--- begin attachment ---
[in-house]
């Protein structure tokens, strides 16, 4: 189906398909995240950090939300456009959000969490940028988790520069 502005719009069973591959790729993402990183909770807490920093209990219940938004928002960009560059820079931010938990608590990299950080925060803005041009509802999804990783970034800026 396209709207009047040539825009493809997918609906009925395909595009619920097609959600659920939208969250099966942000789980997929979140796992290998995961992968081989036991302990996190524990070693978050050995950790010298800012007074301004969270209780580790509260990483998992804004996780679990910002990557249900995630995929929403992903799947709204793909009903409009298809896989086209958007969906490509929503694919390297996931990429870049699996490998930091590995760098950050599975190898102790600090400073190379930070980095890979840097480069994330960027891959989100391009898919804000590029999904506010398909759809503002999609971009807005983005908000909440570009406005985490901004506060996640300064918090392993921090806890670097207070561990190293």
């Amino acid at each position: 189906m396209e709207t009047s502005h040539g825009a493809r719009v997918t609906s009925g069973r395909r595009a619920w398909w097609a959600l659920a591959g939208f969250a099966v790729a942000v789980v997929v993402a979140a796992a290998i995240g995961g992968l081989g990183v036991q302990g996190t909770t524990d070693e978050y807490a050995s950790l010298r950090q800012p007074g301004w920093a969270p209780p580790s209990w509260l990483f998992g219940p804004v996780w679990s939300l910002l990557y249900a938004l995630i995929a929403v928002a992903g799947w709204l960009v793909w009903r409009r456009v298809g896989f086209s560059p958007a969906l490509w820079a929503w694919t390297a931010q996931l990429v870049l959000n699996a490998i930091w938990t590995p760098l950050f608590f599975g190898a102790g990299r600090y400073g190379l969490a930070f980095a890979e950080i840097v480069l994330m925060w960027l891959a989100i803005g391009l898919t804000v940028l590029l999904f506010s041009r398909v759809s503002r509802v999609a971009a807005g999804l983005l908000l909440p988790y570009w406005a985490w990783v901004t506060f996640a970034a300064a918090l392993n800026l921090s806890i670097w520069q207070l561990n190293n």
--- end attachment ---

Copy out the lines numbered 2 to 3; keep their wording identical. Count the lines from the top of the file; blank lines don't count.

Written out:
């Protein structure tokens, strides 16, 4: 189906398909995240950090939300456009959000969490940028988790520069 502005719009069973591959790729993402990183909770807490920093209990219940938004928002960009560059820079931010938990608590990299950080925060803005041009509802999804990783970034800026 396209709207009047040539825009493809997918609906009925395909595009619920097609959600659920939208969250099966942000789980997929979140796992290998995961992968081989036991302990996190524990070693978050050995950790010298800012007074301004969270209780580790509260990483998992804004996780679990910002990557249900995630995929929403992903799947709204793909009903409009298809896989086209958007969906490509929503694919390297996931990429870049699996490998930091590995760098950050599975190898102790600090400073190379930070980095890979840097480069994330960027891959989100391009898919804000590029999904506010398909759809503002999609971009807005983005908000909440570009406005985490901004506060996640300064918090392993921090806890670097207070561990190293």
């Amino acid at each position: 189906m396209e709207t009047s502005h040539g825009a493809r719009v997918t609906s009925g069973r395909r595009a619920w398909w097609a959600l659920a591959g939208f969250a099966v790729a942000v789980v997929v993402a979140a796992a290998i995240g995961g992968l081989g990183v036991q302990g996190t909770t524990d070693e978050y807490a050995s950790l010298r950090q800012p007074g301004w920093a969270p209780p580790s209990w509260l990483f998992g219940p804004v996780w679990s939300l910002l990557y249900a938004l995630i995929a929403v928002a992903g799947w709204l960009v793909w009903r409009r456009v298809g896989f086209s560059p958007a969906l490509w820079a929503w694919t390297a931010q996931l990429v870049l959000n699996a490998i930091w938990t590995p760098l950050f608590f599975g190898a102790g990299r600090y400073g190379l969490a930070f980095a890979e950080i840097v480069l994330m925060w960027l891959a989100i803005g391009l898919t804000v940028l590029l999904f506010s041009r398909v759809s503002r509802v999609a971009a807005g999804l983005l908000l909440p988790y570009w406005a985490w990783v901004t506060f996640a970034a300064a918090l392993n800026l921090s806890i670097w520069q207070l561990n190293n």